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Spotlight on Broadcast Tower Climbers in New Documentary

"Vertical Freedom" takes viewers to new heights

NATE, in collaboration with Storybuilt Media, has created a feature-length documentary titled “Vertical Freedom,” which highlights the professional and personal lives of six communications infrastructure workers in the United States.

Throughout the film, these cellular and broadcast tower climbers share what compels and excites them about their line of work. Plus, how to overcome every-day danger in order to connect us all.

Ky Nguyen is just one of the climbers featured in the film. He has worked with RIO Steel and Tower out of Alvarado, Texas for the last 10 years.

After the Great Recession, Nguyen wanted to move away from his job in construction and — while he is skilled at his craft now — he was initially hired onto the tower communication service’s team with zero experience.

“I started as a climber and then just kept working my way up,” he said. “Then I became foreman and began project managing. I’m one of those types of guys where, if you want it done a certain way, you have to be with them, showing them, leading by example – so I’m climbing every day.”

Ky Nguyen makes the climb to tower top (screengrab via Vertical Freedom)

So, what does an average work day look like for Nguyen?

Nguyen said RIO does everything from general contracting and structural upgrades to antenna and line installations for both the broadcast and telecom industries. Nguyen personally specializes in those broadcast tower installments, which can sometimes bring his job site up to 2,000 feet above ground.

Often, his work requires heavy lifts, maneuvering materials that can weigh up to 12,000 pounds and clock in anywhere from 50 to 70 feet in height. Nguyen and his team lift such materials by placing a gin pole — a supported pole that uses a pulley and tackle — on top of the tower to hoist up broadcast gear like antennas.

“You climb it from ground up and you rig it with ropes, all the way to tower top,” said Nguyen, “and you use the ropes to pull through your steel cable rigging. And once you rig it with steel cables, you turn the tower into a crane by setting up a gin pole — which is essentially like a crane that is mounted to the tower.”

Ky Nguyen (screengrab via Vertical Freedom)

Despite the immensely heavy loads and high climbs, Nguyen said these broadcast tower installations are usually completed within a week by five-to-six-man teams. Finding and retaining the right people for a team, however, can be a full-time job.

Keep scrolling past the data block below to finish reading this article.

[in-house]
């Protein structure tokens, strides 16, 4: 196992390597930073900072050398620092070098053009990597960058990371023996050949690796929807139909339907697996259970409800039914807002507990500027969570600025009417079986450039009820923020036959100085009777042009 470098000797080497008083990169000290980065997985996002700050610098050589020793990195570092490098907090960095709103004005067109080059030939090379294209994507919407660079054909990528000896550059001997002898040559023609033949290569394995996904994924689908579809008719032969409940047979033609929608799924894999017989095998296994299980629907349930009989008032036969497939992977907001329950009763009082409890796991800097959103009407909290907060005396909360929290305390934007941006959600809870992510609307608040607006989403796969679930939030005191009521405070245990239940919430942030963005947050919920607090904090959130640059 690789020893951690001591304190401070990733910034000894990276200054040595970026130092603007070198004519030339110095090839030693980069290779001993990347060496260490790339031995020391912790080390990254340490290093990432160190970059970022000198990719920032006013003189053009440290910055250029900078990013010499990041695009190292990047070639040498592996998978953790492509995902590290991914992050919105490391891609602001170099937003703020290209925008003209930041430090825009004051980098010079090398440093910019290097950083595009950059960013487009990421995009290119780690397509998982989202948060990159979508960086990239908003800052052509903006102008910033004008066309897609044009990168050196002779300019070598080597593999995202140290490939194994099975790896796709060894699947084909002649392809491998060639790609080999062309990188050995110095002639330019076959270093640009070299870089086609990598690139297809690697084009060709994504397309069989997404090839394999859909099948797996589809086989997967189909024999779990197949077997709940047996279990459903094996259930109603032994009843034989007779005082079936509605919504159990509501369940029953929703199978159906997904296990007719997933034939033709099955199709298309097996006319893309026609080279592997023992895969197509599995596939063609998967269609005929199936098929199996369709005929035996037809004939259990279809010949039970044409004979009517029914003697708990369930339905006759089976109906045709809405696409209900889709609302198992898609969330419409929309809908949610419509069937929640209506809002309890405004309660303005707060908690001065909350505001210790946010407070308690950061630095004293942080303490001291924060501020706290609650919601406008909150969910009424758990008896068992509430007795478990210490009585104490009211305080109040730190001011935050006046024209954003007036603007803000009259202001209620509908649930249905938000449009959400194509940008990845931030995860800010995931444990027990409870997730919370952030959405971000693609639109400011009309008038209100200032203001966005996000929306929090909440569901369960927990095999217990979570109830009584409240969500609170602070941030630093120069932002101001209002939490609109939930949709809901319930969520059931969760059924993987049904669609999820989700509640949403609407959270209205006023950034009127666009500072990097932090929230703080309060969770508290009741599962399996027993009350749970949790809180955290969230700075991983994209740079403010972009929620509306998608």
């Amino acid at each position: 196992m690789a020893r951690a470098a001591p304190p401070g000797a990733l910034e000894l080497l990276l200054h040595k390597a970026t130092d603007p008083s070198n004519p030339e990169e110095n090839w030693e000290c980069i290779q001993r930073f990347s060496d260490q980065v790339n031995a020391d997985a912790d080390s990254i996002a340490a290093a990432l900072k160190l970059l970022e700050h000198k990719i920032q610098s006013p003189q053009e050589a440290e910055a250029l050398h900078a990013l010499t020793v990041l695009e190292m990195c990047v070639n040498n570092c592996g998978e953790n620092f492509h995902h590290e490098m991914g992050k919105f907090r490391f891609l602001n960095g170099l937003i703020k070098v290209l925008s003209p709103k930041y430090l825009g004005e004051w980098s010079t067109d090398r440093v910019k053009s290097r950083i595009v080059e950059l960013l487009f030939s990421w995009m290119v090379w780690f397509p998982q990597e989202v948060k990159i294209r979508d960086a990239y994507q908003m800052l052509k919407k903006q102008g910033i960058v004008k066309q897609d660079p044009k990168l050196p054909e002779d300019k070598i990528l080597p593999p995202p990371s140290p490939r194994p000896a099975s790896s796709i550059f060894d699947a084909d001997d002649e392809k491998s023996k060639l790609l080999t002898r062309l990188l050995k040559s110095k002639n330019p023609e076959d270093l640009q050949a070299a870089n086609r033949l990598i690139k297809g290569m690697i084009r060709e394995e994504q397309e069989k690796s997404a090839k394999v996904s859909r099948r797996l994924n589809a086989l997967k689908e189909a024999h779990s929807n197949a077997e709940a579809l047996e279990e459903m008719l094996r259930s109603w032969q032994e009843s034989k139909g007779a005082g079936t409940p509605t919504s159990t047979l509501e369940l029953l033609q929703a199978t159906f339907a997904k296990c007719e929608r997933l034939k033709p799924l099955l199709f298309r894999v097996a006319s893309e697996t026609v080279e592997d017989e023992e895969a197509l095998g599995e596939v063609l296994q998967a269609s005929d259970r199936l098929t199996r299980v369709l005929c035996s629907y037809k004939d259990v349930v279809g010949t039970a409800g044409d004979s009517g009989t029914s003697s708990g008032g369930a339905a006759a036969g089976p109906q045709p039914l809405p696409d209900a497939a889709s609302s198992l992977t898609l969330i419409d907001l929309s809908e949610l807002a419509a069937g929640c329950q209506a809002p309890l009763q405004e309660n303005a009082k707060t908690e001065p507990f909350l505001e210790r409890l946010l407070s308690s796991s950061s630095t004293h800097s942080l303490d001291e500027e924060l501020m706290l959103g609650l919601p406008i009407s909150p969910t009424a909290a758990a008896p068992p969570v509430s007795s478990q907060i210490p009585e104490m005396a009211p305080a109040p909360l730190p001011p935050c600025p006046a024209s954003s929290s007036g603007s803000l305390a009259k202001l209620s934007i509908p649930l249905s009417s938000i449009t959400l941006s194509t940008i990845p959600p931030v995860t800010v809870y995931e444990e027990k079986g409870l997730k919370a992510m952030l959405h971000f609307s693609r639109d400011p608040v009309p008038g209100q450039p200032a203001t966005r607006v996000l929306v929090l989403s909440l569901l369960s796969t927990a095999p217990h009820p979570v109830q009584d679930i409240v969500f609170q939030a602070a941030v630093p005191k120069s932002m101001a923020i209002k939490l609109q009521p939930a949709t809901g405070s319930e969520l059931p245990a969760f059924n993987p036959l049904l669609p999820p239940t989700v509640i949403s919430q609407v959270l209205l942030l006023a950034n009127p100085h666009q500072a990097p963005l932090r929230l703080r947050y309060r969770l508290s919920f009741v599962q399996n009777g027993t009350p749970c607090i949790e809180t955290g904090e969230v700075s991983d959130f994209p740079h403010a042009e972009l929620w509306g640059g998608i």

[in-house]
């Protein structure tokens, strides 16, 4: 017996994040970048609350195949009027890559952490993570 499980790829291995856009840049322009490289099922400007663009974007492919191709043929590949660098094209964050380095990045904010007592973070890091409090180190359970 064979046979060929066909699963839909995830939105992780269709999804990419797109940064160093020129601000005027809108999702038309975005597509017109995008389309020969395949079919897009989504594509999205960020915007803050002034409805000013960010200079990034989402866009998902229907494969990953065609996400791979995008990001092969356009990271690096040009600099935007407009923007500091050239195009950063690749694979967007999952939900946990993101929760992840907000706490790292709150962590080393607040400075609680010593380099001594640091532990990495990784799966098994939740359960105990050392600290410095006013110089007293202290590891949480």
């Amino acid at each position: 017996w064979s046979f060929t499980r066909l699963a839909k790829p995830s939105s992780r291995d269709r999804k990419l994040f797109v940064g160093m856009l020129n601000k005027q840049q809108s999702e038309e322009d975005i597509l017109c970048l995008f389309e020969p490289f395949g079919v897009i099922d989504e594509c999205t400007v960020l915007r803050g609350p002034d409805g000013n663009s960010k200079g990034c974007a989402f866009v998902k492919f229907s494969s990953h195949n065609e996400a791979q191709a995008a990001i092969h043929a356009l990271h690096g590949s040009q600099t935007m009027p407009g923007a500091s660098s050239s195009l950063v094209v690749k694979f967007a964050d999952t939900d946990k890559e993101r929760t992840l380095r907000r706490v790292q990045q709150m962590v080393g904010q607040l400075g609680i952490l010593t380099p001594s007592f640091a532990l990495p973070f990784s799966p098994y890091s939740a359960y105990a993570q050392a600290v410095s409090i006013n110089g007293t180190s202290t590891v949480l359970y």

“The turnover rate is pretty crazy because not everyone can do it,” said Nguyen. “It takes a special type of crazy, a certain type of person, to want to be up that high working and traveling on the road. You know, you sacrifice not being home.”

Nguyen said he and his team travel about 300 days of the year all across the states – including U.S. territories.

So, what characteristics does a person need to keep composure at such extreme heights? According to Nguyen, it takes both discipline of mind and courage.

“There’s always going to be the presence of fear, but that’s where courage comes in, and you just power through those things,” he said. “Also, [it takes] the willingness to learn and intestinal fortitude to push past exhaustion.”

The job also takes more than a little bit of strength, especially when completing a 2,000 foot climb up and down a tower in three hours time.

“You’ll have muscles hurting that you didn’t even know existed,” said Nguyen. “I’ve always been an athlete. But what I’ve learned is that none of that matters. Obviously, it helps, but you need to mentally prepare yourself.

“I think you almost have to be like an industrial athlete. Texas sports are huge, so I see it like that. We’re a team.”

Ky Nguyen and a member of his team make the climb to tower top (screengrab via Vertical Freedom)

Nguyen said the filming of Vertical Freedom was cool in the way he got to share his story and parts of his life with the audience, but also in how hands-on the production team was. A mix of drone and camera footage was captured on-site.

“The production crew story built some of the coolest men and women I’ve ever met,” he said. “And the director, Doug, was up there with us — 1,100 feet in the air with me on these towers getting the shot.”

[Related: “Exhibitor Preview: NATE at the NAB Show”]

While there is not yet an official release date set for Vertical Freedom, in February, members of NATE had the chance to see its premiere in Las Vegas. Nguyen said Storybuilt and NATE are pushing for a streaming platform to purchase the documentary before releasing it to the masses.

Nguyen is just one of 15,000 climbers nationwide, serving more than 329 million people in the U.S. He said this is a worker shortage that puts a big strain on the broadcast and telecom industries.

That’s why one of his hopes for Vertical Freedom is to educate others on the unexpected realm of jobs that are available.

“I really hope the public sees [Vertical Freedom] as ‘hey this is a really robust industry that can create a good career for a lot of people,’” said Nguyen. “I hope they see this job as more of a skilled trade versus these crazy adrenaline cowboys as we were seen as back in the day.

“I hope it gets out there and it brings new light to the industry, and it invites people to try and give it a shot to make a career out of it. And it’s a very, very rewarding career. It’s given me an amazing life.”

Watch the trailer for Vertical Freedom below.